You are not currently logged in.
Access JSTOR through your library or other institution:
A Phylogenetic Study of the Blackbirds Based on Variation in Mitochondrial DNA Restriction Sites
Scott Freeman and Robert M. Zink
Vol. 44, No. 3 (Sep., 1995), pp. 409-420
Stable URL: http://www.jstor.org/stable/2413601
Page Count: 12
Preview not available
We used a generalized parsimony model to estimate the phylogeny of 47 species in the avian subfamily Icterinae using restriction enzyme cleavage sites in mitochondrial DNA (mtDNA). Deep branches in the tree are poorly resolved, either because blackbirds radiated rapidly after the origin of the clade or because substitutions have saturated sites in the mtDNA. Our tree is similar to one published by Lanyon (1994, Evolution 48:679-693) based on mtDNA sequences, which suggests that lack of basal resolution might be attributable to closely spaced speciation events. Both data sets had similar consistency and retention indices, suggesting comparable information content in these two types of data. Neither the restriction-site tree nor the sequence tree support the monophyly of the genus Agelaius. The restriction-site tree suggests that several traditional taxonomic rearrangements are likely based on phenotypic resemblance rather than phylogeny and that the feature viewed as a key innovation of blackbirds (gaping) might not be the basal condition; gaping might be a composite of characters rather than a single homologous condition. The restriction-site tree suggests that the brood-parasitic cowbird species are not monophyletic, contra the sequence data. A combined analysis of sequences and restriction sites for cowbirds supports the sequence tree of Lanyon (1994); however, we suggest an alternative view of the evolution of brood parasitism that is also consistent with the combined data tree. Polygyny appears to be independently derived within blackbirds. Icterus galbula and I. bullockii, which hybridize and are therefore currently considered a single biological species, are not sister taxa; these are likely phylogenetic species.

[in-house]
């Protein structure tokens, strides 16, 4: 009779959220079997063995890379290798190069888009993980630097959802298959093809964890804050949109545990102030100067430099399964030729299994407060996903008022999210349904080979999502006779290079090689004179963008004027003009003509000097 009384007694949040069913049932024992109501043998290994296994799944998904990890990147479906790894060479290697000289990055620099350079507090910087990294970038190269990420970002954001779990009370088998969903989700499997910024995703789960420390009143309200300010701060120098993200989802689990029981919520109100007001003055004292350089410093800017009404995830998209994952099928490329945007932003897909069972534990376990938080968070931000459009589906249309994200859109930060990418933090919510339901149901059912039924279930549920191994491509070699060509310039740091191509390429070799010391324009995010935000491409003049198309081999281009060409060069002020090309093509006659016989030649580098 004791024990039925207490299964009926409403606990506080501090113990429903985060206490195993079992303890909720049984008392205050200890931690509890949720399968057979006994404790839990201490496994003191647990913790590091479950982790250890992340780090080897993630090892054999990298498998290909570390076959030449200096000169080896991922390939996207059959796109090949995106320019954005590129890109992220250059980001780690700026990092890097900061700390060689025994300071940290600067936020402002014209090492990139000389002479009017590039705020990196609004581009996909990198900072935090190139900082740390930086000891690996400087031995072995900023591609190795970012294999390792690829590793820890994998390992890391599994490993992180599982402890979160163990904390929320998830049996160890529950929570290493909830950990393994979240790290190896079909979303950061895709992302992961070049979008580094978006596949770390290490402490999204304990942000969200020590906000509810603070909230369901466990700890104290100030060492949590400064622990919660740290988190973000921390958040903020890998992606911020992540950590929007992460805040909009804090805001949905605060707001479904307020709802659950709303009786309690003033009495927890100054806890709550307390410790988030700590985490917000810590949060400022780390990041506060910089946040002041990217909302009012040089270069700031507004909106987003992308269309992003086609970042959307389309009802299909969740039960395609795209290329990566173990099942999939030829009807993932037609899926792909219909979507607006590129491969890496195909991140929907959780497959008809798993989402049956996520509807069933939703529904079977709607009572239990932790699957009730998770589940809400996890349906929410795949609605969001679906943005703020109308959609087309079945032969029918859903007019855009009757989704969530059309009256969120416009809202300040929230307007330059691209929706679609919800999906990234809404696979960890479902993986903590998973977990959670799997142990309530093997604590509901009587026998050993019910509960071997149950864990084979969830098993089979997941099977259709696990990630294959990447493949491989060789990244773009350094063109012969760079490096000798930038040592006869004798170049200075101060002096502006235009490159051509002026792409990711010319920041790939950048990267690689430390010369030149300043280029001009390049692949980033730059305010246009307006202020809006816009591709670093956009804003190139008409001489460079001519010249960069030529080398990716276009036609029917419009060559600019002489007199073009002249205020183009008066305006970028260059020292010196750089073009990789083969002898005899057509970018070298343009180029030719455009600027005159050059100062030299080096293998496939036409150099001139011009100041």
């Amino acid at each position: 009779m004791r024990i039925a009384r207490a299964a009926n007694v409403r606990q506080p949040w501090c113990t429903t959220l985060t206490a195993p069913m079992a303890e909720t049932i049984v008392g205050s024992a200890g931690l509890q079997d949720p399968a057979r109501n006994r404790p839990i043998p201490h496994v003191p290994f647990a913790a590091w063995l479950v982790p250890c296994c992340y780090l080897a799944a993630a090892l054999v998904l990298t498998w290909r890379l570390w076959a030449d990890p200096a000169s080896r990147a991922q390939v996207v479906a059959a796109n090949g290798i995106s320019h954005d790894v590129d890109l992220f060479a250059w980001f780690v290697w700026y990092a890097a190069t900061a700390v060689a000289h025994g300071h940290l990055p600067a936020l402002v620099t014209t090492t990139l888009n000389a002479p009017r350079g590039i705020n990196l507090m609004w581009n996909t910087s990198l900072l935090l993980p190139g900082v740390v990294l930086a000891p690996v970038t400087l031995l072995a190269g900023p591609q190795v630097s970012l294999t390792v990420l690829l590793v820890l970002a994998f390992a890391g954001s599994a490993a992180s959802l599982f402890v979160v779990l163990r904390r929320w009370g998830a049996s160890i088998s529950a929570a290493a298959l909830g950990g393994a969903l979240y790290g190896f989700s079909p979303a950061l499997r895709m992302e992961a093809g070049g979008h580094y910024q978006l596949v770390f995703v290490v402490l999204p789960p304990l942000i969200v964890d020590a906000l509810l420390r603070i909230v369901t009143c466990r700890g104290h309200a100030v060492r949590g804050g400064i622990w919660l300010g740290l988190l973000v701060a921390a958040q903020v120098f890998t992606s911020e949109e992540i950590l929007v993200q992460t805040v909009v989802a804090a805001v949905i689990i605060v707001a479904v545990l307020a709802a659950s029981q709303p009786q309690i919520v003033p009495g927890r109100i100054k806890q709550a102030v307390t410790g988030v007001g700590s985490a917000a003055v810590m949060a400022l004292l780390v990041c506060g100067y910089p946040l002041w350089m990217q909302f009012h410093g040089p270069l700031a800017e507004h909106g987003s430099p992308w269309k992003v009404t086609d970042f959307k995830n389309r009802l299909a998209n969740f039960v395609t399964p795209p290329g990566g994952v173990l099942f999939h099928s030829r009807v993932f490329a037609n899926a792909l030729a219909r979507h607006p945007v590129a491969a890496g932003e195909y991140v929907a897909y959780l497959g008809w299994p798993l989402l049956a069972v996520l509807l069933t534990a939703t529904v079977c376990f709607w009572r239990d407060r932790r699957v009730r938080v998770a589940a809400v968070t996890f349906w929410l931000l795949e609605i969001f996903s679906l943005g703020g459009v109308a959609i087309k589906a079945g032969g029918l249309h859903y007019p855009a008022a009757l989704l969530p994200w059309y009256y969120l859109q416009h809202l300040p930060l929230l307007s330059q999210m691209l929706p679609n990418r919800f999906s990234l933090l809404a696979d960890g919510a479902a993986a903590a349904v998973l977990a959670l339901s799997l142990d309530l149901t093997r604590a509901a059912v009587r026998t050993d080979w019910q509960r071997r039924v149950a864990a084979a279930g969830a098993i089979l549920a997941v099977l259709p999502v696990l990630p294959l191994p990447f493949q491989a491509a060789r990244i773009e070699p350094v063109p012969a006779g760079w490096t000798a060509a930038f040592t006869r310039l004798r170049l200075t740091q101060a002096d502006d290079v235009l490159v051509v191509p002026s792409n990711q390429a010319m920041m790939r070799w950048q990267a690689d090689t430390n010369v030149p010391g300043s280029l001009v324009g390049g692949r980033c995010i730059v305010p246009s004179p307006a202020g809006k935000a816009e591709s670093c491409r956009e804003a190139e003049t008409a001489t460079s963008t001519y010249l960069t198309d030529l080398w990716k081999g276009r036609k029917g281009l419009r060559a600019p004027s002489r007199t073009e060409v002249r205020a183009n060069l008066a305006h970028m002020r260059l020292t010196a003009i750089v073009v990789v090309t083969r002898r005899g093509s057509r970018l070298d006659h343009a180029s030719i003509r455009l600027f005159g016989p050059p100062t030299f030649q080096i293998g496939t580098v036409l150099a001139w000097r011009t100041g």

Systematic Biology © 1995 Oxford University Press